Just a little history behind this year's street names. Know a bit more about the street you're on, or find one that sounds like your make & model
A total of three interior colors, including a new charcoal color, compatible with all exterior colors were offered. Both driver and passenger express-down windows were standard. Cadillac's VATS was also standard. A new seat design was used with a softer foam on cushion and back wings, along with softer wrinkled leather trim and French seams for the wings and head restraints. A softer trim was also used for the instrument panel, doors, armrests and upper door trim. An engine oil life indicator was now standard. The 1989 AllantÃ© also had reversible and washable carpeted floor mats with retention features. Significant technical developments were also part of the 1989 AllantÃ© package. A new speed-dependent suspension provided for a variety of ride/handling characteristics. At low speed the emphasis was on a greater sense of isolation and smooth road feel. At normal cruising speeds the suspension provided what Cadillac regarded as "traditional AllantÃ©">ride qualities." For higher speeds the focus was upon stability without a significant loss of ride quality. This system also monitored braking and acceleration to reduce the rate of fore/aft movement. A new variable-assist steering system reduced pump output flow as engine speed increased. It also reduced parking and low speed effort while increasing steering effort and precision at higher speeds. In order to improve ride softness and road isolation the bushings and cradle mounts were retuned. New 16 in. x 7 in. wheels and Goodyear P225/55VR16 tires were standard.
The first Pontiac Bonneville in 1957 was mainly a dealer promotion car, highlighting Pontiac's new high performance image. It was a big and flashy convertible powered by a V8 engine that generated 310 horsepower. Only 630 Bonnevilles were built in that year. In 1958, the Bonneville debuted, including two hardtops and a convertible in the lineup. A standard four-barrel V8 engine that generated 260 or 300 hp powers them. Standard features in these models include a deluxe steering wheel, chrome wheel discs and special upholstery. Electromatic radio, air suspension and bucket seats were also available. There is also the Rochester Fuel Injection as an optional feature.
The history of the Corvair starts when VWs started to be imported in larger and larger numbers during the mid '50s. At that time Chevrolet offered "full size Chevys", trucks and the Corvette-period. They wanted to offer "compact" cars by 1960 (as did just about every other manufacturer once they heard Chevy was coming out with a compact). Chevy may not have "copied" the VW but many of the basics of the air cooled rear engine, compact transaxle and suspension were similar; however,the Corvair was larger, inside and outside and was an "American size compact". The Corvair would represent several production firsts for Chevy including: their first (only) rear air cooled engine, first unitized body, first production car turbo, and fully independent suspension for each wheel-front and rear.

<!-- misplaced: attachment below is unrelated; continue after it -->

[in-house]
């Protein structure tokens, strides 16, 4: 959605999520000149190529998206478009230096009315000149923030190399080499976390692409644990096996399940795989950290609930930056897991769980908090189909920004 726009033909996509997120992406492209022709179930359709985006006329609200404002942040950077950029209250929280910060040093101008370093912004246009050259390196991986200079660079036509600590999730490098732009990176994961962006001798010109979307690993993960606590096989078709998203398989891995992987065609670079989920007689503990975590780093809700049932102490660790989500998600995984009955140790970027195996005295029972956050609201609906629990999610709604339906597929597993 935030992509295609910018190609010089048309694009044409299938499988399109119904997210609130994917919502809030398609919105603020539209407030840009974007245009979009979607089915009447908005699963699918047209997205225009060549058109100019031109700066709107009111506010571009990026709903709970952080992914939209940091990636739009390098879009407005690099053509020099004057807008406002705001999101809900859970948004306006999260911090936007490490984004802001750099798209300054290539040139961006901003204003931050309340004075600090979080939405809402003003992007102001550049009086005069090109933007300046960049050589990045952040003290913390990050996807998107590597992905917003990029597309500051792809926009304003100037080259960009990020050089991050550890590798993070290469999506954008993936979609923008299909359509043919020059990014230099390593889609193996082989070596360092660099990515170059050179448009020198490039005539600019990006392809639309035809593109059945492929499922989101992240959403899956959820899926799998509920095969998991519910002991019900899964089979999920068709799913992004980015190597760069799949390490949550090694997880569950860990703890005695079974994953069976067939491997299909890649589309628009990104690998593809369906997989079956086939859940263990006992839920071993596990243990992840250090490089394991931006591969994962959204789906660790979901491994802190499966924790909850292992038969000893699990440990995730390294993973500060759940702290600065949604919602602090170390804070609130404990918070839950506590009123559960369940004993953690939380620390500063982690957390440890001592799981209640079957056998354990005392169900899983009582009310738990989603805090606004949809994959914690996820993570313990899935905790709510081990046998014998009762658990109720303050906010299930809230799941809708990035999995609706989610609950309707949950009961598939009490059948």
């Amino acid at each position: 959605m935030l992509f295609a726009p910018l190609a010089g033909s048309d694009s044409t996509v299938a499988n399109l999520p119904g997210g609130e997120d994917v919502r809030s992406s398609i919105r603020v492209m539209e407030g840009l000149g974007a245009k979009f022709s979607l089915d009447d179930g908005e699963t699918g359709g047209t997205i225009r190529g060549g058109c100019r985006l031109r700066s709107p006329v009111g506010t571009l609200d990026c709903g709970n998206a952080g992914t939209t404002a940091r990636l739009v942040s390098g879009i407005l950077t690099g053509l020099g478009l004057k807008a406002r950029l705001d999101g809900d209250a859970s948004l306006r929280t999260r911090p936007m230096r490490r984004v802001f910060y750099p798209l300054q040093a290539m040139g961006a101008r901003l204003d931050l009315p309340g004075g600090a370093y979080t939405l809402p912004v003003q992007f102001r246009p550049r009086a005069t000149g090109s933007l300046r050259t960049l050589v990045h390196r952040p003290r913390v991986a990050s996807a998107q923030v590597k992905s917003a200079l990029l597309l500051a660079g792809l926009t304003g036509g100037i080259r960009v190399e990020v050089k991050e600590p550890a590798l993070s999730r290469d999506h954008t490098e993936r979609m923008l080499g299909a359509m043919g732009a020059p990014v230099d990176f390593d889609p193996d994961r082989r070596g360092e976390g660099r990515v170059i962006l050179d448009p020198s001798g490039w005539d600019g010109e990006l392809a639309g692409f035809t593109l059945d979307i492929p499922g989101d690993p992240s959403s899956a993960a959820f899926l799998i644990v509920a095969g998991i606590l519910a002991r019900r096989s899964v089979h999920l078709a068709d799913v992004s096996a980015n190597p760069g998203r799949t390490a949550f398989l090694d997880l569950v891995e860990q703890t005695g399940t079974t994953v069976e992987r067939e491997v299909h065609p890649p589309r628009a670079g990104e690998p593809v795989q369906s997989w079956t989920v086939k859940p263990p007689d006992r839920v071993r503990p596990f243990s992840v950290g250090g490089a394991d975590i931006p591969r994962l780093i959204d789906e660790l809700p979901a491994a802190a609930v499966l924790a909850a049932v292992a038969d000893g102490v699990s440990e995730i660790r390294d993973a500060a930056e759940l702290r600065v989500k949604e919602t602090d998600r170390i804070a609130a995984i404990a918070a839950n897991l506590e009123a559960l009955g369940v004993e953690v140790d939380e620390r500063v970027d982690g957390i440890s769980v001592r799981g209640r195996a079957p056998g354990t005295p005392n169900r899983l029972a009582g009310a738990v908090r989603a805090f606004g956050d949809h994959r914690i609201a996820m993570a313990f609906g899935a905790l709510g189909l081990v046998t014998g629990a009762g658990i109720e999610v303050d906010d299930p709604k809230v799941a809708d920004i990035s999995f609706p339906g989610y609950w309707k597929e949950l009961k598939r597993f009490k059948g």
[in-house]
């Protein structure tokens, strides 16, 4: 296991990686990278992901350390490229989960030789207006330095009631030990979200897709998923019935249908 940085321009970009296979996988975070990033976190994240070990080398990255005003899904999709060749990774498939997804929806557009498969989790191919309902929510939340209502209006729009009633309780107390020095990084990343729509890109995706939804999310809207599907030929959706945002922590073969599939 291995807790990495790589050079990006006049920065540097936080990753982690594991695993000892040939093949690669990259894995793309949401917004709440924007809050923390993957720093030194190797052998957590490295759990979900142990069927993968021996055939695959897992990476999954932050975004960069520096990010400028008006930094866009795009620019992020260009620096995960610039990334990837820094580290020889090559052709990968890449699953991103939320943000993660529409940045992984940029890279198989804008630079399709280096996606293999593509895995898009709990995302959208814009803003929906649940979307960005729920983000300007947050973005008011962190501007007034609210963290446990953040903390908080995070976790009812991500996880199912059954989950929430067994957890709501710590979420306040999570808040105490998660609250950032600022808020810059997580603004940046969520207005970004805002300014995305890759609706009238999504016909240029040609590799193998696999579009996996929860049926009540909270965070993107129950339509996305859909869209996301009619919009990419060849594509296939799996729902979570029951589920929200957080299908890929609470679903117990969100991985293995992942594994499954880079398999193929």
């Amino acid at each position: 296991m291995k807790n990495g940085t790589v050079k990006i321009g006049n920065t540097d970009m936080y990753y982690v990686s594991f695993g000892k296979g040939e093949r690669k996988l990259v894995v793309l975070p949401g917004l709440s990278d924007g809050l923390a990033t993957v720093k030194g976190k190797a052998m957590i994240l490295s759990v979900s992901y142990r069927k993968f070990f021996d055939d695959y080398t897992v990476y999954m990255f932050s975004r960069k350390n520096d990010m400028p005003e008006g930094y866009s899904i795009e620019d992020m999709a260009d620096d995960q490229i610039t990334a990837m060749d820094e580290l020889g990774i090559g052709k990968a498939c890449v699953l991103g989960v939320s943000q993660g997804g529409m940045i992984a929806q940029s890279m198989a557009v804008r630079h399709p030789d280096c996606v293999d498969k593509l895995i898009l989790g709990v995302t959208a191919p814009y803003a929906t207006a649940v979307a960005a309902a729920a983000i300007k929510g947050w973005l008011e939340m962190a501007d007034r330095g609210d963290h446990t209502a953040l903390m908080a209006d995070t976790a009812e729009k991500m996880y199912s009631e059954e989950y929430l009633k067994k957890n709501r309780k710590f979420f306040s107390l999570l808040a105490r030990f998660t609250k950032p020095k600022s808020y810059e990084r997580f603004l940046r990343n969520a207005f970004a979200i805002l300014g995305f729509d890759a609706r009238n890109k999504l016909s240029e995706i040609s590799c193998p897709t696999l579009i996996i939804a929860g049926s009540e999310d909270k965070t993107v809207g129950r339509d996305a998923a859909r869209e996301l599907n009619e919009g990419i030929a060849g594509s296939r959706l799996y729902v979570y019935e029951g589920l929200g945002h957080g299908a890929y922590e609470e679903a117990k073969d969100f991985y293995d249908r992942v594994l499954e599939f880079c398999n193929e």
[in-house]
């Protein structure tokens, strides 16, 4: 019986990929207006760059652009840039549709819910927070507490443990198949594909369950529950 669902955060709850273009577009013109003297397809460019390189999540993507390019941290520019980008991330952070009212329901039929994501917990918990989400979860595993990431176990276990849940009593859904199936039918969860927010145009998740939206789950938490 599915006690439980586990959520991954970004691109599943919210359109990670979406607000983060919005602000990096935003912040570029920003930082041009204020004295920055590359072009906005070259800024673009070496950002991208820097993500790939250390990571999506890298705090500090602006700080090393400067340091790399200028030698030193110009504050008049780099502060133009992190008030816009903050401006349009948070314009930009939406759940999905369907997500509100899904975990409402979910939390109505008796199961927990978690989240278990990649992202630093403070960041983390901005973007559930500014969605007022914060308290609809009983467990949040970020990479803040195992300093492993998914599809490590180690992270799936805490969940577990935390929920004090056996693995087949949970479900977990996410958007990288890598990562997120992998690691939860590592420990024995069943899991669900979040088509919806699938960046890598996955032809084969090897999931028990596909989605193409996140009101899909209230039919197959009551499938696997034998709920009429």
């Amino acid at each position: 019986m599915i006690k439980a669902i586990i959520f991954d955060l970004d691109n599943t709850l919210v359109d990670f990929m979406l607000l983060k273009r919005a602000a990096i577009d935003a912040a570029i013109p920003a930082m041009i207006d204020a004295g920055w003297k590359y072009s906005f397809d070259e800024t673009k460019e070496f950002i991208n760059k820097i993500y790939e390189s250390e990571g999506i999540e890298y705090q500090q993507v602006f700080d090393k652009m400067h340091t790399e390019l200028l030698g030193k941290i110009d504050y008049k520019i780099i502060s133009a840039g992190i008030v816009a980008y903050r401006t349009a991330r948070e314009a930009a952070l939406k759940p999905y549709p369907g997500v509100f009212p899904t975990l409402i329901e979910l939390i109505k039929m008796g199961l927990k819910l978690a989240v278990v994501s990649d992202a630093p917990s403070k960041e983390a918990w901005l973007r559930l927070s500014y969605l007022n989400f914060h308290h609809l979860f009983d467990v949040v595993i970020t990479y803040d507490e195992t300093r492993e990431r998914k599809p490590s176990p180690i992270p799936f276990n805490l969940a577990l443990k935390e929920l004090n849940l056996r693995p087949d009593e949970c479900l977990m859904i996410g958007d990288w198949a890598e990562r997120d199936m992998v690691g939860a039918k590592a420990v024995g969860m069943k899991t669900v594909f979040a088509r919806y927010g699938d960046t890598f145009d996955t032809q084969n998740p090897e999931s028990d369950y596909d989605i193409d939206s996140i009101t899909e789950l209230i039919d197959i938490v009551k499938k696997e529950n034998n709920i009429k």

Introduction: The Dart was Dodge's entry in the growing compact market. Introduced in 1960, the first generation Dodge Dart was actually just a small fullsize car. It was "reborn" in 1963 as a true compact. The Dart lineup would continue to evolve, and included Demon and Swinger models as well as the Dodge Sport and the mighty Dart GTS. The all new Dodge Dart switched to a 111 inch wheelbase and replaced the Lancer GT as Dodge's sporty compact. The styling penned by Elwood Engle had a minimum of fussiness. The GT represented the top performing trim level, although the lack of a V8 was a puzzling omission for a "performance" car. The Dodge Dart was available as either a hardtop or convertible. Both had styling that featured prominent headlight bezels that protruded slightly from the fenders and grille, creating a look that resembled the Chrysler Turbine car. Styling was generally clean and smooth, with a thick angled rear pillar.
By 1954, Ford planners decided to enter the mid-priced car field, with a machine in the $2,400 to $3,600 range, above their lower-priced Fords and between their Mercurys and Lincolns. It was a sensible idea. The American economy was booming, and the automobile industry was selling nearly 7 million cars a year. Ford named its experimental concept "Edsel," or "E Car," after Henry Ford II's father. It ultimately managed to retain the original name, even after everyone from office boys to motivational analysts to hired poets had thought up over 6,000 possible names for it.
For a year prior to its introduction, no specific details about the car or clear pictures of it were released to the public. In the tons of advertisements which began flooding the country, the potential buyers saw only gauzy shadows or a fabric-covered shape, but never the car itself. All they were told was that it was something new--and from Ford! It was as if the company were trying to build some sort of secret weapon to capture the market, as the Model T had done 50 years before.